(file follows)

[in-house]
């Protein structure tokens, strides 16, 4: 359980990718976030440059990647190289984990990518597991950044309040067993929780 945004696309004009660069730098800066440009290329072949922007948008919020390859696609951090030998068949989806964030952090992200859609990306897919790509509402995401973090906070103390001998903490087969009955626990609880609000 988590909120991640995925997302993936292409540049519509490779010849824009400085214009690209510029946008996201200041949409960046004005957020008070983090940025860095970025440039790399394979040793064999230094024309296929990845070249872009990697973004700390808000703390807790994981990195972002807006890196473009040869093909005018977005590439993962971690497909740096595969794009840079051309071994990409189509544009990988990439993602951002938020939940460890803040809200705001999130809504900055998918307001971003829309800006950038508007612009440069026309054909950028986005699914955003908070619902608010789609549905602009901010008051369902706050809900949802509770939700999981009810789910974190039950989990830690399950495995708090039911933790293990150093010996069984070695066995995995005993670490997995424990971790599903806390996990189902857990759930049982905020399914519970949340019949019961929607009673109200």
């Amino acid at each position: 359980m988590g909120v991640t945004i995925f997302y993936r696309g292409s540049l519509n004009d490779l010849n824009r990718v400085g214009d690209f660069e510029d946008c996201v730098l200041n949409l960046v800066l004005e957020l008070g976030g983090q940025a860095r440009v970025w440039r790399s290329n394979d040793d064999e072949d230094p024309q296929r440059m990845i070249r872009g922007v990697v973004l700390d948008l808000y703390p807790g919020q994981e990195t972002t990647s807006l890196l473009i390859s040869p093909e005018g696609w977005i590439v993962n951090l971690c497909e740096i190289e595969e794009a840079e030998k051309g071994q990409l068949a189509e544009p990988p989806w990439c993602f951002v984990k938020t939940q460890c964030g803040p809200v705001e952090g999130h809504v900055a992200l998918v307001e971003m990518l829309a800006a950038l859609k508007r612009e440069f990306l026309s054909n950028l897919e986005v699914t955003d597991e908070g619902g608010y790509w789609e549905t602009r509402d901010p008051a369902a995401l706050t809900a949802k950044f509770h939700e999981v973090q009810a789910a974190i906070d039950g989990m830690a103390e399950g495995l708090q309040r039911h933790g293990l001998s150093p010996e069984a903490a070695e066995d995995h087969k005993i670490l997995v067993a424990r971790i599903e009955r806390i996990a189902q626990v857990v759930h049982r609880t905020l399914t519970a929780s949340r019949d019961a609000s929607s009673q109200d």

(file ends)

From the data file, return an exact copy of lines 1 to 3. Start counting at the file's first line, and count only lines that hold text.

[in-house]
């Protein structure tokens, strides 16, 4: 359980990718976030440059990647190289984990990518597991950044309040067993929780 945004696309004009660069730098800066440009290329072949922007948008919020390859696609951090030998068949989806964030952090992200859609990306897919790509509402995401973090906070103390001998903490087969009955626990609880609000 988590909120991640995925997302993936292409540049519509490779010849824009400085214009690209510029946008996201200041949409960046004005957020008070983090940025860095970025440039790399394979040793064999230094024309296929990845070249872009990697973004700390808000703390807790994981990195972002807006890196473009040869093909005018977005590439993962971690497909740096595969794009840079051309071994990409189509544009990988990439993602951002938020939940460890803040809200705001999130809504900055998918307001971003829309800006950038508007612009440069026309054909950028986005699914955003908070619902608010789609549905602009901010008051369902706050809900949802509770939700999981009810789910974190039950989990830690399950495995708090039911933790293990150093010996069984070695066995995995005993670490997995424990971790599903806390996990189902857990759930049982905020399914519970949340019949019961929607009673109200």
């Amino acid at each position: 359980m988590g909120v991640t945004i995925f997302y993936r696309g292409s540049l519509n004009d490779l010849n824009r990718v400085g214009d690209f660069e510029d946008c996201v730098l200041n949409l960046v800066l004005e957020l008070g976030g983090q940025a860095r440009v970025w440039r790399s290329n394979d040793d064999e072949d230094p024309q296929r440059m990845i070249r872009g922007v990697v973004l700390d948008l808000y703390p807790g919020q994981e990195t972002t990647s807006l890196l473009i390859s040869p093909e005018g696609w977005i590439v993962n951090l971690c497909e740096i190289e595969e794009a840079e030998k051309g071994q990409l068949a189509e544009p990988p989806w990439c993602f951002v984990k938020t939940q460890c964030g803040p809200v705001e952090g999130h809504v900055a992200l998918v307001e971003m990518l829309a800006a950038l859609k508007r612009e440069f990306l026309s054909n950028l897919e986005v699914t955003d597991e908070g619902g608010y790509w789609e549905t602009r509402d901010p008051a369902a995401l706050t809900a949802k950044f509770h939700e999981v973090q009810a789910a974190i906070d039950g989990m830690a103390e399950g495995l708090q309040r039911h933790g293990l001998s150093p010996e069984a903490a070695e066995d995995h087969k005993i670490l997995v067993a424990r971790i599903e009955r806390i996990a189902q626990v857990v759930h049982r609880t905020l399914t519970a929780s949340r019949d019961a609000s929607s009673q109200d």